the Revolutionary Movement

Extracts from Bhagat Singh and the Revolutionary Movement by Niraja Rao retrieved from on August 30, 2011 (cache record: April 26, 2009)


From 1926, Bhagat Singh began to ‘study in order to be able to counter criticism from opponents and sharpen (his) own arguments’. The most important requirement was to articulate clearly the ideals for which they were fighting. The fact that there had been no real agitation in 1926 meant that there was time to devote to studying. ‘I studied the (writings of) the anarchist leader Bakunin, some (thing of) the father of communism Marx, but more (of) Lenin, Trotsky and others who had succeeded in bringing about a revolution in their country.’

Anarchism:From May to September, 1928, Kirti serialised Bhagat Singh’s article on Anarchism. ‘The people are scared of the word anarchism’, declared Bhagat Singh. ‘The word anarchism has been abused so much that even in India revolutionaries have been called anarchist to make them unpopular’. The word Anarchism is defined as the absence of any kind of rule. ‘I think in India the idea of universal brotherhood, the Sanskrit sentence vasudev kutumbakam etc., have the same meaning.’ The ‘first man to explicitly propagate the theory of Anarchism was Proudhon and that is why he is called the founder of Anarchism. After him a Russian, Bakunin worked hard to spread the doctrine. He was followed by Prince Kropotkin etc’.

The article goes on to explain why Bhagat Singh was so attracted to Anarchism. ‘The ultimate goal of Anarchism is complete independence, according to which no one will be obsessed with God or religion, nor will anybody be crazy for money or other worldly desires. There will be no chains on the body or control by the state. This means that they want to eliminate: the Church, God and Religion; the state; Private property’. There is a brief history of the Anarchist movement and the article concludes with Valliant’s attempt to throw a bomb in the Assembly. On being arrested, ‘he said in a bold and clear voice, it takes a loud voice to make the deaf hear…’.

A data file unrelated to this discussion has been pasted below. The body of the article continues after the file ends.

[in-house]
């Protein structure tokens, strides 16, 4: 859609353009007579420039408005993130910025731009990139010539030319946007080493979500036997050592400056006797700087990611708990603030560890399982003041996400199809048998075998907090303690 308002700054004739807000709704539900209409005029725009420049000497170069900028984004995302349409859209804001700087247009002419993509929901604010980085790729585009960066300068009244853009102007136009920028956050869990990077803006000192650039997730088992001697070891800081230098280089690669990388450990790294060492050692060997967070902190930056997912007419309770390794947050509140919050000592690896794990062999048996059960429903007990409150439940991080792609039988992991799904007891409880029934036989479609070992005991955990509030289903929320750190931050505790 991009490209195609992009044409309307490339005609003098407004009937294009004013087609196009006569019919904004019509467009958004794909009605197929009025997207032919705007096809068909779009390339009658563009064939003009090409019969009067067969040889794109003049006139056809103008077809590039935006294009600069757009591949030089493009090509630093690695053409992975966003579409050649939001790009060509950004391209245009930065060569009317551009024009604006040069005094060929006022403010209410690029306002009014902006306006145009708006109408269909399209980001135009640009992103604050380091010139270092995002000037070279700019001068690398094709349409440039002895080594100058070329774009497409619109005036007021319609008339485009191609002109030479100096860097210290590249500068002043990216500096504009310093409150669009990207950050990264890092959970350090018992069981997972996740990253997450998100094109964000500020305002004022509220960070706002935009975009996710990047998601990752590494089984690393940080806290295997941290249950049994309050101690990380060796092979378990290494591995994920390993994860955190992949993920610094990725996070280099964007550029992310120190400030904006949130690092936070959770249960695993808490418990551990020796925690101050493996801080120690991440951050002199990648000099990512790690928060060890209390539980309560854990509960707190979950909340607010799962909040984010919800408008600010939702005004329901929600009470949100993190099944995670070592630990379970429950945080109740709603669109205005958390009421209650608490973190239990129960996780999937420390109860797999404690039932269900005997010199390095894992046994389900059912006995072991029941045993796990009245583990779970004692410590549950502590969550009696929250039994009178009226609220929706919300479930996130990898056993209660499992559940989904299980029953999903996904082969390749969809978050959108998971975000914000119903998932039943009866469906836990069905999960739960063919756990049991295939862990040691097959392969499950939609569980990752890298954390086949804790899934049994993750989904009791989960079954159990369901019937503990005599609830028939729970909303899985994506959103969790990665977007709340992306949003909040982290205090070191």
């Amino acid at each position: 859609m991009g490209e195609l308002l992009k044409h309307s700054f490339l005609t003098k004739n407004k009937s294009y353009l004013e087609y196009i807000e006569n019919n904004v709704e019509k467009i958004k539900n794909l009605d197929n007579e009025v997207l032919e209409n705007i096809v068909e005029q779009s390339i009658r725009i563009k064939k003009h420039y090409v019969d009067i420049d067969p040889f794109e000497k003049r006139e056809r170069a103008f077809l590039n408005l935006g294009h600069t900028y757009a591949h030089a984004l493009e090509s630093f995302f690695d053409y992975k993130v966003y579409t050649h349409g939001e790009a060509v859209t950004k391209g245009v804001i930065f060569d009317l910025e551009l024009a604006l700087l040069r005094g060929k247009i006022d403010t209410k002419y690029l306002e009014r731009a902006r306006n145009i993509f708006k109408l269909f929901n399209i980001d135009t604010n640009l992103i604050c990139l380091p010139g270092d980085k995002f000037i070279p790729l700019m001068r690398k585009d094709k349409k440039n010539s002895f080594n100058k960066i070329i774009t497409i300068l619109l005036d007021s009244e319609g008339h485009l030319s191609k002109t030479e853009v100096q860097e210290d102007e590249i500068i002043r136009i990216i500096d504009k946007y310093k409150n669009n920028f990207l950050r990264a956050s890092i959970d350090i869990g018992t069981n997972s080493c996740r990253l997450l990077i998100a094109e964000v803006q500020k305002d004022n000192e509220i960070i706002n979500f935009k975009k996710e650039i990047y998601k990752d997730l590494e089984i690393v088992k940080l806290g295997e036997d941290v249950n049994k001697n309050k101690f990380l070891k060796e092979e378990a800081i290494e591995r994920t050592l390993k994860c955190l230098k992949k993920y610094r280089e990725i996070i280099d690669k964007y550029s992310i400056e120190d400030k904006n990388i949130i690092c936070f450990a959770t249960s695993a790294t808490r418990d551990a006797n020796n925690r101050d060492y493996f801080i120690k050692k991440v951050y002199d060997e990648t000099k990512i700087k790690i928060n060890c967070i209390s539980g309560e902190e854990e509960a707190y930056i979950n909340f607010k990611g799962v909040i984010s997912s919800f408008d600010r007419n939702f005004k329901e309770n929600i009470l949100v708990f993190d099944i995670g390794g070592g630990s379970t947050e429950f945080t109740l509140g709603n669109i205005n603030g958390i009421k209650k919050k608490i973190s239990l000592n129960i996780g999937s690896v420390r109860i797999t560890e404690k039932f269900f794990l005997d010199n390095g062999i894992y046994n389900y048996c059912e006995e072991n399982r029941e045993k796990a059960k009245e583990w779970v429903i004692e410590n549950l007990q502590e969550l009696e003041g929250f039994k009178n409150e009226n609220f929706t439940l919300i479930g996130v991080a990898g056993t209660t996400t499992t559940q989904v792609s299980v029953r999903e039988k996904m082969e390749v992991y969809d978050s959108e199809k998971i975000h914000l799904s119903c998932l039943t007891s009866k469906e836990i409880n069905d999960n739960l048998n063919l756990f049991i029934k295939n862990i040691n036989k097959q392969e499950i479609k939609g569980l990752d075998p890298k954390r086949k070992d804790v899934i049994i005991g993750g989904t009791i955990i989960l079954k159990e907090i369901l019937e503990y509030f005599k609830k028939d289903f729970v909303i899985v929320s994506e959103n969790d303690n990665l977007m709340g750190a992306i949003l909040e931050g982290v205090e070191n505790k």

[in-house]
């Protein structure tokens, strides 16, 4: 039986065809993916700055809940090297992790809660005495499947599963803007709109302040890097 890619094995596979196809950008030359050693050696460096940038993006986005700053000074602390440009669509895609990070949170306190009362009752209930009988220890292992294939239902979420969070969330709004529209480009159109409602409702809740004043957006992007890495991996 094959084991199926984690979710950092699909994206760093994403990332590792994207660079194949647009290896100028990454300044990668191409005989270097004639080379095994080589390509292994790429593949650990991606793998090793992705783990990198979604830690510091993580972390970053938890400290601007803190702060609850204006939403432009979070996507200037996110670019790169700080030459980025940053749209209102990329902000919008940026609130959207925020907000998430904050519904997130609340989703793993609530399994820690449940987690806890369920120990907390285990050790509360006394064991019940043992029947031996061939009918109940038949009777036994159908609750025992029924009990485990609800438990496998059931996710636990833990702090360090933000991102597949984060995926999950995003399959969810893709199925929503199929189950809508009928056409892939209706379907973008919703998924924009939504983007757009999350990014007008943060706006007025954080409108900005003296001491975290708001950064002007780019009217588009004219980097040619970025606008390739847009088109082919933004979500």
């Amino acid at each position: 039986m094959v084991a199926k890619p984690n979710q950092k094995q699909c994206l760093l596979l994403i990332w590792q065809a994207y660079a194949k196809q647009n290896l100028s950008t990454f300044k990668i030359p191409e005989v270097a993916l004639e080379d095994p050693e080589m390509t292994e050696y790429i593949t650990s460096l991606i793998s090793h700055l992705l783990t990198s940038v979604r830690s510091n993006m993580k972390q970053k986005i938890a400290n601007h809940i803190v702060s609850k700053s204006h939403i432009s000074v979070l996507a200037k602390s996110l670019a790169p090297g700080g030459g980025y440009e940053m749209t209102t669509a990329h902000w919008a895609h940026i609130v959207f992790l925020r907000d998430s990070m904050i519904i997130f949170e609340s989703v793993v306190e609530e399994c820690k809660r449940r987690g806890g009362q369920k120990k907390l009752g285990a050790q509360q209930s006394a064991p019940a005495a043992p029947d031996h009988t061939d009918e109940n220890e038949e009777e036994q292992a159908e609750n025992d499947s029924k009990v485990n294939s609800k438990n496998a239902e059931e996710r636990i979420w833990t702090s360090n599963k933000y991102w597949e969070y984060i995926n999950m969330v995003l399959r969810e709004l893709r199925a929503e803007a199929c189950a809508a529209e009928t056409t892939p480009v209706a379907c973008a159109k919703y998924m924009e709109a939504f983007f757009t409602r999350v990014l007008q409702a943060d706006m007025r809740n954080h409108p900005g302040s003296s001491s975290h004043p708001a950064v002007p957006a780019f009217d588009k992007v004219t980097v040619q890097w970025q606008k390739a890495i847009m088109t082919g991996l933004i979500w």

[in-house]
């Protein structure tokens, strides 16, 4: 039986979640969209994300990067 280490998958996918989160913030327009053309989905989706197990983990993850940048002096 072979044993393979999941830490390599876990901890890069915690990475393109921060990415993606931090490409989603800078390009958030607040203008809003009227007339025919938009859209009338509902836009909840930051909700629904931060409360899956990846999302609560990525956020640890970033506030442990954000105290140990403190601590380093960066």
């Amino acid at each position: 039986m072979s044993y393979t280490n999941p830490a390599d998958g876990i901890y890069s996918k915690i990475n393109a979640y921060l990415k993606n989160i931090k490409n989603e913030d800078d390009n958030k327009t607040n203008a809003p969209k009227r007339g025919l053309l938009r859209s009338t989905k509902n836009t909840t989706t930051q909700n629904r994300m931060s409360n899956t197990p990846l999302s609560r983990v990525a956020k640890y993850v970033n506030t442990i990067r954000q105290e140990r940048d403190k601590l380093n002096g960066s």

Although there appear to be many similarities in the way the revolutionaries and the Anarchists functioned, Bhagat Singh brought about a qualitative change in the Indian revolutionary movement. The adherence to Marxism meant that the revolutionaries did not deny or fight for the elimination of the State. The role of the state was seen in Marxist terms. The diary Bhagat Singh left behind in jail has a number of extracts from Engels’ classic The Origin of the Family, Private Property and the State. After studying Marx and Engels’ work there is a clear understanding of the stages of society, their corresponding family relations and the Marxist theory of the State as an ‘institution that lent the character of perpetuity not only to the newly rising into classes, but also to the right of the possessing classes to exploit and rule the non-possessing classes’.

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